As with ObamaCare, Trump gives Congress no plan for tax reform
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President Trump says major tax reform is the lynchpin of his ambitious economic growth agenda. So why is he making it so hard for Congress to pass it?

The president’s speech in Springfield, Mo., this week was a textbook case of how not to promote tax reform. In contrast to the approach taken by President Reagan in the mid-1980s, he provided no specific framework for change. He made no serious case for why one version of reform is better than any other.

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He said nothing about the hard work of paying for a tax bill, nor did he distinguish between tax reform and tax cuts. He made promises he is unlikely to keep, such as long-term economic growth in excess of 3 percent. He threatened congressional Republicans. And he went out of his way to antagonize the very kind of Senate Democrat who might otherwise be persuaded to back a reform initiative.

 

Where Republican lawmakers need political cover, Trump left them exposed. Where they need direction, he left them without GPS, or even an old-fashioned map. Where they need a grand vision, he gave them partisan political rhetoric. Republican leaders have been pushing the president for months to use his bully pulpit to promote tax reform. But after Springfield, they may want to revise that strategy.

Think about what the president said, and did not say, in Springfield. Most important, the president proposed no specific tax plan and suggested he never will. Even though Treasury Secretary Steven MnuchinSteven Terner MnuchinAnalysis: House GOP tax bill adds .3T to the deficit Mnuchin: Comparisons to James Bond villain a compliment Sunday shows preview: GOP gears up for Senate tax reform push MORE now says the White House has a “very detailed” plan, we’ve seen no evidence of one. Instead, Trump apparently will leave all the heavy lifting to Congress. Especially the part about closing “special interest loopholes.”

The president said nothing about how he’d pay for the tax cuts he’s been talking about since the campaign. And Congress cannot come close to paying for them by closing “special interest loopholes.” Not close. Not within trillions of dollars. To cut tax rates significantly for business and individuals without adding to the debt, lawmakers would have to slash popular, widely used tax breaks that benefit businesses and middle- and upper-income taxpayers.

They include deductions for mortgage interest, charitable giving, and state and local taxes, exclusions for retirement savings and employer-sponsored health insurance and business deductions for interest costs. Without those revenue raisers (or offsetting spending cuts), a tax bill would either add trillions of dollars to the national debt or end up cutting rates far more modestly than the president seems to want.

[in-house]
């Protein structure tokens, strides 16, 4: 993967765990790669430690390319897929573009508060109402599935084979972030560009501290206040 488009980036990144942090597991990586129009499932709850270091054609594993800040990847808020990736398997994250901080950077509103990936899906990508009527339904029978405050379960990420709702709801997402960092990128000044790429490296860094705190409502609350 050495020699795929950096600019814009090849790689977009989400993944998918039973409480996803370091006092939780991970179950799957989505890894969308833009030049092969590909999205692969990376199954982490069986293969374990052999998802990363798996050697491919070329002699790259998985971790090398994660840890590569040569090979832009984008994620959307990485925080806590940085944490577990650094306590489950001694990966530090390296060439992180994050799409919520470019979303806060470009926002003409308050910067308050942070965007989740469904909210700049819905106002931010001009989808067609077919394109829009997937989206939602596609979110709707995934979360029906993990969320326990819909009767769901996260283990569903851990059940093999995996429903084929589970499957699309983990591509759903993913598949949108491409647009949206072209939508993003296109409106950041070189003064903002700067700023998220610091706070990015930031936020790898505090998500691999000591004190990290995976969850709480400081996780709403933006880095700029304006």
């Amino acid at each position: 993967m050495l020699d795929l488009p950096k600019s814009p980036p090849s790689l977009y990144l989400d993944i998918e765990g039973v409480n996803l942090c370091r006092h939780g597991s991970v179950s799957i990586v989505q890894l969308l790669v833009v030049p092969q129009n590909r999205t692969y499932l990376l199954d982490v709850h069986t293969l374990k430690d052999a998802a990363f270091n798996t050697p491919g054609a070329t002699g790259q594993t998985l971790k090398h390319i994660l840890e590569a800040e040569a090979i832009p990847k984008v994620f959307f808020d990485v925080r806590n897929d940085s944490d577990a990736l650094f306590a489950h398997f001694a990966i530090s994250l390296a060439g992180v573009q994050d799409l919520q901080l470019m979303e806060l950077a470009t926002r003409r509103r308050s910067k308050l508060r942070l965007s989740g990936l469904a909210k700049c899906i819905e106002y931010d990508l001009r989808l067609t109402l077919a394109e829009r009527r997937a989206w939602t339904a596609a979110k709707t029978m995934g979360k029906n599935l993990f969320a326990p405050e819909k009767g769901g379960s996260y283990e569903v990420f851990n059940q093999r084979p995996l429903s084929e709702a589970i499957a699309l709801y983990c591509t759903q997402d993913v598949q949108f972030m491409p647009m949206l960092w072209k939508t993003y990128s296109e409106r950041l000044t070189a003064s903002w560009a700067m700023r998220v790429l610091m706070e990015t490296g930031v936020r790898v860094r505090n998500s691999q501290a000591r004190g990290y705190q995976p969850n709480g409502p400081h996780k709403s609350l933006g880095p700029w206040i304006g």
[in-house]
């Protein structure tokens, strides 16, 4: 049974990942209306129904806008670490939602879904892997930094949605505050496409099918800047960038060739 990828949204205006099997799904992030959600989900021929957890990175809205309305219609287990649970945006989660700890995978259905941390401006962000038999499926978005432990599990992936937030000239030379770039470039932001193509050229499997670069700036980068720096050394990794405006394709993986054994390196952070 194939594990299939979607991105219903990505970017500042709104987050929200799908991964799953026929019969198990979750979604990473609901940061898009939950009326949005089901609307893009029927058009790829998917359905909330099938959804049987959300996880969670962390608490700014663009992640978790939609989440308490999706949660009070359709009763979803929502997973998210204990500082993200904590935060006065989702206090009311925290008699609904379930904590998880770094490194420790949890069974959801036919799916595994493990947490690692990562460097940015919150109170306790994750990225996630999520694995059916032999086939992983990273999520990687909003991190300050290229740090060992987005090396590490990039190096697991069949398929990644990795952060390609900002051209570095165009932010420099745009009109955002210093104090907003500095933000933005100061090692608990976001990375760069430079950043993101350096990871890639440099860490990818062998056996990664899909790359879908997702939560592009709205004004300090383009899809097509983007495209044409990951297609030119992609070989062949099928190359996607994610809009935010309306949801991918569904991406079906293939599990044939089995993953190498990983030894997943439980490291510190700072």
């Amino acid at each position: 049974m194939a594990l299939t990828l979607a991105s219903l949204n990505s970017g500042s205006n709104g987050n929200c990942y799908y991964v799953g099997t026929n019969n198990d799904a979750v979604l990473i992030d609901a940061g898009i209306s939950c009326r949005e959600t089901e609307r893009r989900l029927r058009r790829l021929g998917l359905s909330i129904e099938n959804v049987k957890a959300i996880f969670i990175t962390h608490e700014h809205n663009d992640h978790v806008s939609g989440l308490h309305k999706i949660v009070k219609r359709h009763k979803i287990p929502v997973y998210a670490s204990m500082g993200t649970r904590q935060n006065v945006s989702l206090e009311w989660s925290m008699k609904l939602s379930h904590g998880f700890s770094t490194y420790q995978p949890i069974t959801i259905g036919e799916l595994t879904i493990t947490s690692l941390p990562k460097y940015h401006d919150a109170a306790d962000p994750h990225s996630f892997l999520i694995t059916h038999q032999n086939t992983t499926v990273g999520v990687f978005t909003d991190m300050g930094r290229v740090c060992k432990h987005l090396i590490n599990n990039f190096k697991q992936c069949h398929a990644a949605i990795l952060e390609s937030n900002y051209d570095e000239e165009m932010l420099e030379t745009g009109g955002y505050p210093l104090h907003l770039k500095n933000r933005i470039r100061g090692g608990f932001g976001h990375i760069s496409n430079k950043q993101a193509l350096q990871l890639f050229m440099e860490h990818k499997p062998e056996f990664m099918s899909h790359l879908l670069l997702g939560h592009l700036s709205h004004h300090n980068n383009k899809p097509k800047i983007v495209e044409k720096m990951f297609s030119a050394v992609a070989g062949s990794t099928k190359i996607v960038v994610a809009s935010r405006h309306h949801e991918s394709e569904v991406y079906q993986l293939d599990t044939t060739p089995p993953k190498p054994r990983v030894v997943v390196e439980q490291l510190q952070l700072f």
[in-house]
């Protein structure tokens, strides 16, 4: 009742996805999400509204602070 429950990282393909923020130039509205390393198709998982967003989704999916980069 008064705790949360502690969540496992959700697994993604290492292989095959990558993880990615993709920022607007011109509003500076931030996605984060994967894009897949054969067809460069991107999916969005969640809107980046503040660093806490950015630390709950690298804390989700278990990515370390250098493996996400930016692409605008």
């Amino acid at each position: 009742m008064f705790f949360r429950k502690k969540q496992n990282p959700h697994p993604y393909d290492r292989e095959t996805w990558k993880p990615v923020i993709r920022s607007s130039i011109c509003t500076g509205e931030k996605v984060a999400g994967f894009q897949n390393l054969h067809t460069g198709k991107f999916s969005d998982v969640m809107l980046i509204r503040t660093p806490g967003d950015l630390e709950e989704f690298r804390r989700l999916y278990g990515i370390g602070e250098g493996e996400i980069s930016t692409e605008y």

But Republicans can’t roll back those popular tax breaks on their own. Without Democrats, whose support most GOP leaders have so far rejected out-of-hand, they desperately need political cover from the president. And, so far at least, he has not provided it. Indeed, he has not even said whether he wants revenue-neutral tax reform or a simple budget-busting tax cut.

Until Congress decides how much a new tax code should raise, debating other details is a waste of time. If Trump’s passive-aggressive legislative strategy seems familiar, it is because it mimics the way he handled the GOP’s misbegotten effort to replace the Affordable Care Act.

While he frequently promised his own plan, he never produced one. Instead, he first backed the House-passed bill, then called it mean, then left it to the Senate to pass a new bill, the blasted the upper chamber for failing to do so. The tax debate seems to be setting up the same way. The president will not offer a detailed plan but rather leave it to Congress to work something out. If it does, he will claim victory and take credit. If it does not, he will lay the blame at the foot of Capitol Hill.

Trump set the stage for this gambit in Springfield, where he punctuated his speech with a not-so-veiled threat against lawmakers: “I don’t want to be disappointed by Congress,” he said. “Do you understand me?” This Godfather-like warning may play to Trump’s most fervent anti-establishment supporters, but it won’t help him get a tax bill passed.

Howard Gleckman is a senior fellow at the Tax Policy Center, a joint venture between the Urban Institute and the Brookings Institution, where he edits the center’s TaxVox fiscal policy blog and Daily Deduction newsletter.


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